With COVID-19 lockdowns, stress, and anxiety, people have started to feel lonely and in need of a companion. Since pets are a perfect choice for helping their owners feel less lonely and stressed out, the pandemic resulted in a much higher number of pet adoptions than before.
2020 saw a massive increase in adoptions, and new results show that numbers are still increasing.
In a study done in 2021, 14% of the study participants said that they had adopted a pet during the COVID-19 pandemic, while this was true for only 10% of surveyed people at the end of 2020.
Even though 14% is the average number of new pet owners, the numbers differ significantly among different groups. For example, based on the pet owners’ generation, the numbers are the following:
- Baby boomers — 5% increase
- Generation X — 13% increase
- Millennials — 24% increase
- Gen Z — 26% increase
Based on the location, the numbers also vary. So, while pet ownership in urban areas increased by 20%, suburban areas had an 11% increase, and rural areas had an increase of 13%.
Moreover, when looking at annual income, there are no surprises — the highest-earning group had the largest growth in pet ownership.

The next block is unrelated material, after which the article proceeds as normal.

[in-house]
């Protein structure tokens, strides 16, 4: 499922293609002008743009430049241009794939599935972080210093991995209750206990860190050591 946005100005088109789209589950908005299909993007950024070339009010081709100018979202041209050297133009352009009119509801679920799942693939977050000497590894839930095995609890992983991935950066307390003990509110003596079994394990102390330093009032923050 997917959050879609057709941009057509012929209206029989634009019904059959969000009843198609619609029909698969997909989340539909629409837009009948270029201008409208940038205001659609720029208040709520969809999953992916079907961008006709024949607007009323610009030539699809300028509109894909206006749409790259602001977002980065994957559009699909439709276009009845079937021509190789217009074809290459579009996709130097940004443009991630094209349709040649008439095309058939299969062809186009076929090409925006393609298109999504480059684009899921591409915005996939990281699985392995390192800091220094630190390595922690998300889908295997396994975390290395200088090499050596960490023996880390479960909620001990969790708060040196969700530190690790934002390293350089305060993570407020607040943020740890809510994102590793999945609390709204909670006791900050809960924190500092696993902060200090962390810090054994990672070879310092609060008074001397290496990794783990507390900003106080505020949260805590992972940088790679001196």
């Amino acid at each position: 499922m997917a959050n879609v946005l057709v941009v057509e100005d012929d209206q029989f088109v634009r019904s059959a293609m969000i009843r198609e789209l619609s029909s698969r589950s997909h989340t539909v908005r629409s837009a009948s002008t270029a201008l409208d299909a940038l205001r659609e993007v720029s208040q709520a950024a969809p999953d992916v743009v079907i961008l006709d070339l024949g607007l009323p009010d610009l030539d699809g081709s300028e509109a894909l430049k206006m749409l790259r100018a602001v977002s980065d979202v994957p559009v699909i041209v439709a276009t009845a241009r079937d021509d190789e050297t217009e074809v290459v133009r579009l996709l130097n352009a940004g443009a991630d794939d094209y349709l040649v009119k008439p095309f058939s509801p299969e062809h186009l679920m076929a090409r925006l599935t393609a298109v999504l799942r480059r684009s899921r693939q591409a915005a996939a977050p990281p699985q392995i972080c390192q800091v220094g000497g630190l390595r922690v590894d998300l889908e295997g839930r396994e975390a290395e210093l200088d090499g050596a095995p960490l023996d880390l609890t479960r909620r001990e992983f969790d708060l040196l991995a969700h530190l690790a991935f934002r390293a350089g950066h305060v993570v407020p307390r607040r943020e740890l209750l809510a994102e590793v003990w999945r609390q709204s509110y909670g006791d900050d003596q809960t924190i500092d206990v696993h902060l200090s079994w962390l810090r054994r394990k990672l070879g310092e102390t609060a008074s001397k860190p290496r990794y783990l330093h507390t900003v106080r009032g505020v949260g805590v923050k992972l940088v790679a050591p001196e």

More precisely, 18% more of those that earn more than $100,000 adopted a new pet, while the same is true for 12% of those earning less than $50,000 per year. Those in the middle, earning $50,000–$100,000, had a 16% increase in pet ownership.
Also, 25% more of families with children adopted a pet during the pandemic, while this was true for only 9% of families without kids.
This increase is significant for raising awareness of pet adoption because, in the pre-pandemic times, only around 25% of dogs and 24% of cats got adopted.
Although there was this huge increase in pet ownership, it’s important to note that there are some negative impacts of the COVID-19 pandemic. Some owners couldn’t take care of their pets and were obliged to give them up, but these numbers were much lower.